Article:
As physiotherapists, in a practical sense, it means we are considering both mechanical and non-mechanical aspects of a person’s disorder. By managing patients in this way we are helping them better understand their pain and to move and function in a way that does not perpetuate their pain. By involving the patients in the problem solving and goal setting the longer term prognosis is improved. Essentially this puts patients back in the “driving seat” for directing the course of their rehabilitation and Sarah and I are both excited about the results we are seeing implementing our improved skills so far….
Low back pain (LBP) is very common and is currently the leading cause of disability worldwide3. Only a very small proportion of people with LBP have serious pathology, such as vertebral fracture, cancer, infection or underlying inflammatory disorder, causing their pain2. Unfortunately using a scan to help diagnose LBP is not reliable because MRI abnormalities are as common in those with LBP as in those without. A common recommendation across all high quality LBP guidelines is routine imaging is discouraged unless serious pathology or specific disease is suspected e.g. if surgery is being considered or there has been a limited response to conservative care. There is no evidence that routine imaging improves LBP outcomes. Over time there has been a significant increase in LBP expenditure without any change in associated levels of disability.
Key positive messages supported by current best evidence regarding LBP include:
- The causes of LBP are rarely serious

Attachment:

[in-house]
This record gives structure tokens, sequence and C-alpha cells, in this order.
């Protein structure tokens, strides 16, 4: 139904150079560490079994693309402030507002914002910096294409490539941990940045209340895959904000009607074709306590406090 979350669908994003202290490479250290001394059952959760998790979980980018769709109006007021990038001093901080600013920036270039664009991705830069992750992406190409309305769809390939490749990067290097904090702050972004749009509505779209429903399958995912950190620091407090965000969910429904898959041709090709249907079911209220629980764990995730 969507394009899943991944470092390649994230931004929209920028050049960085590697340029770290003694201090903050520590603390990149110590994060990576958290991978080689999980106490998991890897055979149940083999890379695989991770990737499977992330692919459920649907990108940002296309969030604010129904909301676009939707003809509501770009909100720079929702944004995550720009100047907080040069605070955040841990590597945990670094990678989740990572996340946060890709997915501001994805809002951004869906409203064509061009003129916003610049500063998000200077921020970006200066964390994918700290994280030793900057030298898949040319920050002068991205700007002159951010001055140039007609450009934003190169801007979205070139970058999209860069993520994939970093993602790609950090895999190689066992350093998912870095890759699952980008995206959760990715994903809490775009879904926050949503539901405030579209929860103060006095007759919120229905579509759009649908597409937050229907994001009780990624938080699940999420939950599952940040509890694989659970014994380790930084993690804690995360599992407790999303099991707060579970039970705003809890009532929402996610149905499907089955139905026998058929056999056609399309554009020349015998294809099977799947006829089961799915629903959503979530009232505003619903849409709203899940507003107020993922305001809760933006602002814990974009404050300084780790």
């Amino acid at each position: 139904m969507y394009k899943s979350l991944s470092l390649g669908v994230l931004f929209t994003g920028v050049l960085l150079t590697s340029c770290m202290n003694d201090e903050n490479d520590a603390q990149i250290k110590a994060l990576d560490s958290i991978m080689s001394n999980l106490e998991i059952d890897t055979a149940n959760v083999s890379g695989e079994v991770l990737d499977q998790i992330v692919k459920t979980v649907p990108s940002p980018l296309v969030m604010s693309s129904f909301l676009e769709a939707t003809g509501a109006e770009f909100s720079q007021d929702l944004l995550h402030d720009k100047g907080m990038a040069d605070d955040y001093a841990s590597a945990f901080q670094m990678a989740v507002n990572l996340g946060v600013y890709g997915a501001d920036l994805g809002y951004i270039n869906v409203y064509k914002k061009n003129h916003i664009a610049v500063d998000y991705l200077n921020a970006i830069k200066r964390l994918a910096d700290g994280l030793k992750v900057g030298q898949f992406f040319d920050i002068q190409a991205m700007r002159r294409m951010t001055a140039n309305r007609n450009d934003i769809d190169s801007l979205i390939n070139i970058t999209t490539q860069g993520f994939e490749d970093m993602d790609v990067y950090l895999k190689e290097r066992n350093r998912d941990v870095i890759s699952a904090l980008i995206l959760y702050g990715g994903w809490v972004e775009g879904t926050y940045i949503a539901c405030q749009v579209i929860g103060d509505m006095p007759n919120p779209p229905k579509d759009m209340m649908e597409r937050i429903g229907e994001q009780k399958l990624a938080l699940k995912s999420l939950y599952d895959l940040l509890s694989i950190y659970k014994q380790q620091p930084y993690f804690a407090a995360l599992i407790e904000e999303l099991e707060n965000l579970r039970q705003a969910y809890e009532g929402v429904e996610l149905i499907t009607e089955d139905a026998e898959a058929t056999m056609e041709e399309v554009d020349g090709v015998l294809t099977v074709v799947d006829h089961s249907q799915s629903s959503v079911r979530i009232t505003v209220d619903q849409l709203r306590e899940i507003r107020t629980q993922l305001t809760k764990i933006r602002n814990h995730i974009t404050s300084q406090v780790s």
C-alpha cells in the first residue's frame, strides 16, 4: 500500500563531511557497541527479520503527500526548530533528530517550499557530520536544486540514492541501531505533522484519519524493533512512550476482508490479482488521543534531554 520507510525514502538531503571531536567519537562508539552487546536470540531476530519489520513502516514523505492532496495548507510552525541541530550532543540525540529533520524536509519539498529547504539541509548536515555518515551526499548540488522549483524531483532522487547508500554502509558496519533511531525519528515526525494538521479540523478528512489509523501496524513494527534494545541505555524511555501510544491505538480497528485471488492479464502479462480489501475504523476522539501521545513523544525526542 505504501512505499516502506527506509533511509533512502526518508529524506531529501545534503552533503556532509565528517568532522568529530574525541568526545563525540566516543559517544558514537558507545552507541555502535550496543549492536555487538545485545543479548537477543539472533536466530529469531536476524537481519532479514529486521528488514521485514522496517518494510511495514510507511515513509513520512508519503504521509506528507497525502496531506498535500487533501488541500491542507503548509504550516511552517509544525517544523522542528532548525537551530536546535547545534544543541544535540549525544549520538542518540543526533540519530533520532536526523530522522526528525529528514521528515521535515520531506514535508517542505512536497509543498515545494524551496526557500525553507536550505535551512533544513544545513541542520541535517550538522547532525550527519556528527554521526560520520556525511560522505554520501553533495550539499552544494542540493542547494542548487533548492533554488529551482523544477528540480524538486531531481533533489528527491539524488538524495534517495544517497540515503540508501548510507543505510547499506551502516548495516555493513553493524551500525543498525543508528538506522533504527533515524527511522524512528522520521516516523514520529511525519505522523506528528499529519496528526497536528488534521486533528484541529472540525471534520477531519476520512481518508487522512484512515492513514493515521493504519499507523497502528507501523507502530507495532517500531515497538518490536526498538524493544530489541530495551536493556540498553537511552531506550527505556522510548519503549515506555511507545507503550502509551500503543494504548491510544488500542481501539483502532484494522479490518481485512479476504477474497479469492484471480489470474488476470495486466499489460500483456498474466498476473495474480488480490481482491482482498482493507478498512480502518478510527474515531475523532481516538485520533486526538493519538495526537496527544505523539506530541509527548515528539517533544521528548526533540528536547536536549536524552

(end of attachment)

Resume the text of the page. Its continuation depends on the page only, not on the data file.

- LBP has a good prognosis
- Stay active and resume normal activity as soon as reasonable
- Bed rest is specifically not advised
- The back is a strong structure
- Pain does not equal harm
Key management principles for LBP include:
- Diagnosing LBP via thorough questioning and physical examination
- Limited use of imaging
- Advice about what’s contributing to LBP and an understanding of what’s contributing to the pain experience
- Strategies to self-manage pain including physical activity
- Treatment and exercise specific to the problem
- Medication when required but not as the primary management
The key message here is the clear majority of people with LBP, including leg pain (sciatica), will have a good outcome with evidence based, non-surgical care. Cognitive Functional Therapy is an emerging approach to deliver high quality care considering the complexity of factors that can be relevant to a patient’s lower back condition. At Central Bassendean Physiotherapy we pride ourselves on our accurate diagnosis and evidence based, contemporary management of LBP. We are happy to have a further discussion on the material presented here.
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- Vibe Fersum, K, O’Sullivan P, Skouen J, et al. Efficacy of classification based cognitive functional therapy in patients with non-specific chronic low back pain- A randomised control trial. Eur J Pain 2013;17;916-28
- Almeda M, Saragiotto B, Richards B, et al. Primary care management of non-specific low back pain: key messages from recent clinical guidelines. Med J Aust 2018;208(6):272-275.
- Clark S, Horton R. Low back pain: a major global challenge. The Lancet 2018;391(10137):2302.